The case histories of 27 children with Pneumocystis carinii pneumonia (PCP) who were followed up in the AIDS Program at the Children’s Hospital of New Jersey, Newark, are reviewed. The mean and median age at PCP diagnosis were 10.8 and 7.7 months, respectively. All of the children had other clinical evidence of infection with the human immunodeficiency virus that was documented prior to the diagnosis of PCP or found at the time of PCP diagnosis. Most patients who presented to the hospital were acutely ill, and complications of treatment occurred in 70%. Overall, 89% of the patients died and 70% survived for less than 6 months after diagnosis of PCP. Median survival after the diagnosis of PCP was only 2.0 months and the median life span of children with PCP was only 14.4 months. Only 40% of children with PCP had CD4 lymphocyte counts at or below the threshold for institution of PCP prophylaxis in adults of 200 × 106 cells/L (200 cells/mm3).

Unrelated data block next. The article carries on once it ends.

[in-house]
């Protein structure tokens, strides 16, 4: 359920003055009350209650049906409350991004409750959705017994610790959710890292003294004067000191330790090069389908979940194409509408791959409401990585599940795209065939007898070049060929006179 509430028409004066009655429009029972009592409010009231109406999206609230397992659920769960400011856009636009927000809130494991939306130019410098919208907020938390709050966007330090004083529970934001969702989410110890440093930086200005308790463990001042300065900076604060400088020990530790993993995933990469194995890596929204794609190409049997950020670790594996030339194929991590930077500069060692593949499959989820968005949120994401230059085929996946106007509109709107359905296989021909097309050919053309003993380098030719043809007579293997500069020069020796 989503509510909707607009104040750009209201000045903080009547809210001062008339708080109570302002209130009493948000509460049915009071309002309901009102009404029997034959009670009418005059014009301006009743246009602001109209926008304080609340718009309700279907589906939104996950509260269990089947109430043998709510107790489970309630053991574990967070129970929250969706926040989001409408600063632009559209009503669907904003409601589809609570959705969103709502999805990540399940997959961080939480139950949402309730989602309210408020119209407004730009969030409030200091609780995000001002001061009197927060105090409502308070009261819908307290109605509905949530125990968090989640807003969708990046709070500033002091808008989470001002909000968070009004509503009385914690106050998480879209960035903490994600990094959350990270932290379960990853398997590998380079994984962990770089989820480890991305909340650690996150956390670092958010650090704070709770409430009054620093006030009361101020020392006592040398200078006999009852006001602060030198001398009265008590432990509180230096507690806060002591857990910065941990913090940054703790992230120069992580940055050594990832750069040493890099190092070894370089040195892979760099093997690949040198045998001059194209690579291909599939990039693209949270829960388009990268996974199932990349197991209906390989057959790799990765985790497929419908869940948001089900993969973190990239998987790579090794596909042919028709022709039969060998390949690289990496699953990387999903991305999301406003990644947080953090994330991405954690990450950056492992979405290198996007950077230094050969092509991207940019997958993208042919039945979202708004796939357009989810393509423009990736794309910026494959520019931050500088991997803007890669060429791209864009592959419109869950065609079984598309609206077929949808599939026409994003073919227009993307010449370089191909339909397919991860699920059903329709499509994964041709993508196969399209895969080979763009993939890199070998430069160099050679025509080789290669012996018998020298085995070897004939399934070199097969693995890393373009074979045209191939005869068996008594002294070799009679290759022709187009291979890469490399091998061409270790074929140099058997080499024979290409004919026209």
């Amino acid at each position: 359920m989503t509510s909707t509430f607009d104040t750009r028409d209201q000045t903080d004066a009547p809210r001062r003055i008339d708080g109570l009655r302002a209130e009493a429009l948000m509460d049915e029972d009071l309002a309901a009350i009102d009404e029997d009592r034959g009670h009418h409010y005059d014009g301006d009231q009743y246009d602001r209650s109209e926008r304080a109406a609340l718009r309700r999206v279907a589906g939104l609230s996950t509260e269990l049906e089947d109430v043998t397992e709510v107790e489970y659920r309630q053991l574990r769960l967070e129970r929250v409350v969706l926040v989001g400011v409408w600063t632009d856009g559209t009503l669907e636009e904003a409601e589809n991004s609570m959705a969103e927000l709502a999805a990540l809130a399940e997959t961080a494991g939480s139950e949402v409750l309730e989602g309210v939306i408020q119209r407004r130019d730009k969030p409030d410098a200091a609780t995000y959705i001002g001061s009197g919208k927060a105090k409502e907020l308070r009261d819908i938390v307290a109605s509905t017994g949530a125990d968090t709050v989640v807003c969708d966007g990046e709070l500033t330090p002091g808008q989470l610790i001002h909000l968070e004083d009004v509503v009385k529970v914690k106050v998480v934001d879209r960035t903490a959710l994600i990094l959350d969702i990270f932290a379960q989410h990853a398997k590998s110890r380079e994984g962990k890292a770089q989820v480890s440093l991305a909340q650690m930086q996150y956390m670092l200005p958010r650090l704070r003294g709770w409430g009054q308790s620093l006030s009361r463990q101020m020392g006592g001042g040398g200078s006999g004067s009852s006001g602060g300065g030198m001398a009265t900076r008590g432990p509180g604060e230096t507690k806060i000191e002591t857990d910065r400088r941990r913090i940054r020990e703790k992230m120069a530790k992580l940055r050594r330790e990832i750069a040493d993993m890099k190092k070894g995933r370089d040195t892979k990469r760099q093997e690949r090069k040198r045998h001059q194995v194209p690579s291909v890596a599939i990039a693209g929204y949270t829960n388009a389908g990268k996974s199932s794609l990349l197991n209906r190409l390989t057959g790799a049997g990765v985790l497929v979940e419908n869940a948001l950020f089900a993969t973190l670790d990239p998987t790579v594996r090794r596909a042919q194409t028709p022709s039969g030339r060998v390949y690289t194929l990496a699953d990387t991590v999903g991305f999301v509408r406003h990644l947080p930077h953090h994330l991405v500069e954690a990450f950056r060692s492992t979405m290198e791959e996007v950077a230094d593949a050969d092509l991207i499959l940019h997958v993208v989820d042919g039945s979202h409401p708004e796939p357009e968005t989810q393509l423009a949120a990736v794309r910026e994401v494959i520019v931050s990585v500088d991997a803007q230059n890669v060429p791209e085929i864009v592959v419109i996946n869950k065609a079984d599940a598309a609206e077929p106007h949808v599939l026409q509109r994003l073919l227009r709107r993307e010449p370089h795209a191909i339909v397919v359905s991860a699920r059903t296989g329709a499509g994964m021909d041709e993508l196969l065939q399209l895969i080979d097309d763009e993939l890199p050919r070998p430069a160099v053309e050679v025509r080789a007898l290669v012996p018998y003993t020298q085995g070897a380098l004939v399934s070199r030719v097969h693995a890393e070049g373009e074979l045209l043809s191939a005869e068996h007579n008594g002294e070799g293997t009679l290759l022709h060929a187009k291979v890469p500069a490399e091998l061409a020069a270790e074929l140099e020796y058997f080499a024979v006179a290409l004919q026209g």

|Original language||English (US)|
|Number of pages||5|
|Journal||JAMA: The Journal of the American Medical Association|
|State||Published - Apr 3 1991|
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